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I can honestly say that 'ObZen' has the distinction of being the Meshuggah album that I was really hoping for immediately after 'Catch 33', an album that I wasn't quite able to enjoy as much as I'd like. 'ObZen', though, is a great combination of 'Destroy Erase Improve' and 'Nothing'-era(s) material with just a hint of the proggy elements of the last album, and the combination is absolutely great. It's blisteringly heavy and fairly metallic like the early stuff, has the grinding industrial feel of albums like 'Chaosphere', and manages to change things up with just enough prog to keep it interesting. Even if it was lacking that, though, it would still be an incredible album simply because this is one of the heaviest and most brutally aggressive albums that Meshuggah has made so far.
The first three tracks are the real killers on this one, and 'Bleed' is of course the centerpiece, reminding one of songs like 'New Millennium Cyanide Christ' which are so devoid of dynamics as to be almost totally binary songs. Just ramp up the speed and tightness of that earlier track and you have a good idea of what to expect with 'Bleed'; pure grinding brutality from start to finish (minus the clean guitar in the middle). The album opens up on a note quite different from the previous ones... a thrash beat! For the first time in probably a decade, Meshuggah strays from the bass drum versus guitar attack that's such a fixture of their music, like an announcement that they dug out the old albums and still like them. After 'Bleed', the sound of 'ObZen' strays a bit more towards 'Catch 33' territory, but it's sufficiently oldschool to not fall into the same traps that that album did.
The proggy tracks on 'ObZen' could be compared to 'Catch 33', but more accurately they sound like an extension of songs like 'Sublevels' off the earlier albums. They're less ruthlessly atonal and more delicate experiments in texturing and mysterious layers of atmosphere. The more I think about it, the more I think you could say that 'ObZen' is really a combination of all of Meshuggah's previous material into a singular sound. This would be a miserable failure for most bands, but in Meshuggah's case, they pull it off with style. The elements of savagery and progression mesh very well throughout the album without ever becoming stale. It's an 'exciting blend of old and new' as a bad info sheet would say. It's also really heavy, and that's always good: super clear production and 235235-string guitars and all.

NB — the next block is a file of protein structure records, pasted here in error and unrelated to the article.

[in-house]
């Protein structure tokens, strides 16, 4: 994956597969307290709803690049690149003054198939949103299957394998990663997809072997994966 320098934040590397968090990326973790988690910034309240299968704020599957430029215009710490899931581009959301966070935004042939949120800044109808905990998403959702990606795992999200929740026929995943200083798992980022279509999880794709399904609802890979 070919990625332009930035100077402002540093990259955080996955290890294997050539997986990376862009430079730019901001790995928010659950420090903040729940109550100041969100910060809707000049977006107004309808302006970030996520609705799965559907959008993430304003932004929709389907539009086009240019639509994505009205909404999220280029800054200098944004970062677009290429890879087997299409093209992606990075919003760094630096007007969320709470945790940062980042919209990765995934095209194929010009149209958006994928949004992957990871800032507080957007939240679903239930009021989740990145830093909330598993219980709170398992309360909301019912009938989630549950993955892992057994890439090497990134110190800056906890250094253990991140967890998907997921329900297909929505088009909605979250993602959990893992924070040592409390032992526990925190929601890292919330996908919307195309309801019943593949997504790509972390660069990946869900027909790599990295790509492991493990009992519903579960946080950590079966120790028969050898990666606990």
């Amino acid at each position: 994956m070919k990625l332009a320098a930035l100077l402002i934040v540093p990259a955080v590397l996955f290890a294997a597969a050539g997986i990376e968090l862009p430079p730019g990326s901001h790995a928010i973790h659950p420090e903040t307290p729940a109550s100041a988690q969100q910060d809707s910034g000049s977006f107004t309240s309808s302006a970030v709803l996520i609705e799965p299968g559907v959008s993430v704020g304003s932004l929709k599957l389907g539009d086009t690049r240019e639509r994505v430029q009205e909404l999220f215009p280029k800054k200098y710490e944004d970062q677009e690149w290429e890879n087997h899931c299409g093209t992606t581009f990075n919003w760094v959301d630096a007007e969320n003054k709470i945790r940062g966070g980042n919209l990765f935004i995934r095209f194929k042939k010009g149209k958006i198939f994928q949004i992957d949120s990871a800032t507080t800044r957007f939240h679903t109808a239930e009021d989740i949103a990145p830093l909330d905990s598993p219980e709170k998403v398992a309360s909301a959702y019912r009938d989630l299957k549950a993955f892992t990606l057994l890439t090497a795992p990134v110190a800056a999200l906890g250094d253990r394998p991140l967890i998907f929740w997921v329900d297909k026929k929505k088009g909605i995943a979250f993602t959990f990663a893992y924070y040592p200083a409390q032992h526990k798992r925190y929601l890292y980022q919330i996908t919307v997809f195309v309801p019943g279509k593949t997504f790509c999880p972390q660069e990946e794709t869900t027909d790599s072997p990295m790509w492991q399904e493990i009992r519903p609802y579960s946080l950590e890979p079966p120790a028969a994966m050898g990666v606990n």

Overall, 'ObZen' is what I expected and I'm really satisfied by what the band has managed to turn out. Meshuggah's been at it for over two decades now and they show no sign of slowing down; they just take their custom sound further with every new album and explore the niche they've so painstakingly carved in the modern metal scene. 'ObZen' is another great album from the Swedes and is unlikely to disappoint. 'Bleed' is awesome and you should get it just for how insane that track alone is because I think they've invented entirely new time signatures on it.